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Three Reason Sleep Clinics Are Struggling

Sleep Clinics and DME companies are between a rock and a hard place. Attended Sleep Studies are becoming more difficult by the day to obtain authorization from insurance payors in favor of Home Sleep Apnea Testing, which the typical allowable is about 25% of the reimbursement of an Attended Sleep Study. The costs associated with home studies are reduced but the overall profit margins are still thin.

Many Sleep Clinics have attempted to counter this change by increasing the volume of patients, challenging the insurance payor's decision with peer to peer consultations and so on. These examples of change do work at some level, however, these tactics require more time on the employees and providers… or in other words, they are trying to do more with less.

The environmental changes will require more than doing more with less. The issue is the consequences of this extra work. Placing more work on your staff and providers in hopes to obtain the same production is a recipe for burnout, therefore not sustainable. In order for sleep clinics to continue to prosper, they must transform some key divisions within the clinic to align administrative costs with productivity. Below are three reasons that Sleep Clinics are continuing to fail.

#1 Lack of Attention in Revenue Cycle Management

Mark Cuban stated that "Sales cures everything". While that may be true in many industries, in order to work in healthcare, the Revenue Cycle System must be a well-oiled machine. Too often, cash flow issues spark a strong conversation with the Marketing and Sales teams on how to get more business in the door or finding a way to sell more CPAP supplies, meanwhile, the Account Receivables are growing due to denials, errors, and difficulty in collecting patient balances.

Revenue Cycle Managers and Billing Companies are doing their best to keep up with getting claims out and money in, but many times they lack the resources (staff, policies, systems) to keep the claims under control. This creates a reactive and frustrating environment.

THEORY TIP: View your RCM division as an asset, with just as much or more attention than your sales team. The Revenue Cycle Management division is not a liability, and if properly staffed and sourced, the ROI from this division is one of the best places to allocate resources.

#2 Under Utilization of Electronic Medical Records

Electronic Medical Record systems are insanely robust. However many practices rarely use the systems past the first level of schedule management, office visits, and claim generation. To further utilize your EMR, systems can be built within the EMR to reduce the employee's steps in scheduling a visit, verifying insurance, calculating patient responsibility, processing patient payments, correlating templates with office visits, exploding codes with office visits, setting flags for insurances requiring pre-authorizations… the list goes on and on.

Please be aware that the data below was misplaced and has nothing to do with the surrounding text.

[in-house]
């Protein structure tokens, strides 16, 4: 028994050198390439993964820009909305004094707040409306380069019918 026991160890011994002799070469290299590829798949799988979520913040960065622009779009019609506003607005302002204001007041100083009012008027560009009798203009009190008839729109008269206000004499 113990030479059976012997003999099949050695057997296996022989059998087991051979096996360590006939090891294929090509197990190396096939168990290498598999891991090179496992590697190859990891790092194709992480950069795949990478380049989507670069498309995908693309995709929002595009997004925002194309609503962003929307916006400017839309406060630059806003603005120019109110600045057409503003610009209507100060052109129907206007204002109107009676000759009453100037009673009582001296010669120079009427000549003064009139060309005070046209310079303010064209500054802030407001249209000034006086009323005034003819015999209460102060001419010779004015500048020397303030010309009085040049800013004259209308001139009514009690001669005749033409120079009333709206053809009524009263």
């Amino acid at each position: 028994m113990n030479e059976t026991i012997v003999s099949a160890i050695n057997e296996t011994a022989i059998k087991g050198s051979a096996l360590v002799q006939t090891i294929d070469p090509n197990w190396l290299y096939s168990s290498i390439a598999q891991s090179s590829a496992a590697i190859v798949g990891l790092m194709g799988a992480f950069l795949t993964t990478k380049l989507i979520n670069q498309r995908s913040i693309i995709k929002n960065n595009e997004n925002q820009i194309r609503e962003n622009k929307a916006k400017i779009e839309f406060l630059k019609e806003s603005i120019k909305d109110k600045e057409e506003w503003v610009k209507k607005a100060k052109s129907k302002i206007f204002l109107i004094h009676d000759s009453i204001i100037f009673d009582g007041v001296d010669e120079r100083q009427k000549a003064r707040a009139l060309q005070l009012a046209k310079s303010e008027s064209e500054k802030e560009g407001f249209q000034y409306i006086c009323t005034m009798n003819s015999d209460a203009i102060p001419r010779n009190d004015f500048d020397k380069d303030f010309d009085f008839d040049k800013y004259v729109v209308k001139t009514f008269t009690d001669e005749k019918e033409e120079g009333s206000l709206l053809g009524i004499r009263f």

Building these systems within your clinic creates consistency, predictability, and efficiency. It lessens the risk of employee errors and provides transparency for managers to understand areas that need improvement. I will go in more depth in a separate post on this subject.

THEORY TIP: Stop manually updating spreadsheets. If you laughed, I am talking to you :) Whenever you have a new process or need to make a change, you MUST research if your EMR can do this task. Your future self will thank you as you stop spending masses amounts of time updating spreadsheets through systems that are already collecting this information. This is an unsustainable model.

#3 Business Systems Are Built Around Staff

Employees will become The System when there is a lack of business systems. This is a very hard task to undo but it is required for the success of your company. The concept is that people manage the systems not BE the system. This is common for a Revenue Cycle Manager position, Administrator, Marketing Rep or any other key position within the company. The risk to this is the employee has leverage over the company as the company would be in serious trouble if that person suddenly left, and it increases the risk for fraudulent activities. Systems based on employees have an increased labor cost and is viewed as a liability if you are trying to sell the company.

A solid business system is transparent at all levels of the company. They are accurate and track Key Performance Indicators including warning signs of bottlenecks productivity, time stamps of employee's actions and flag erroneous patterns. Employees require less training in getting acquainted as well as typically a lesser wage to operate. As stated above, clinics need to be diligent with expenses in navigating the changes in healthcare.

THEORY TIP: Have a candid conversation with your employees who are currently the system. Explain to them that these changes are required because the current processes are unsustainable. Employees who are resistant to this process have a sense of job security within their system, however, they may also feel trapped and not take time off... which leads to burnout. Realign their focus to have the company's best interest at heart and encourage them that their skills and ability will be continually rewarded as they help build a company that will last. They will also be able to take a vacation every once in a while.

Sleep Theory is a healthcare consulting company focused on the business of sleep. Sr. Consultant, Jason Mueller has over 11 years in healthcare administration including ownership and general management in Sleep Clinics and Durable Medical Equipment Companies.

Contact Jason at jason@sleeptheory.org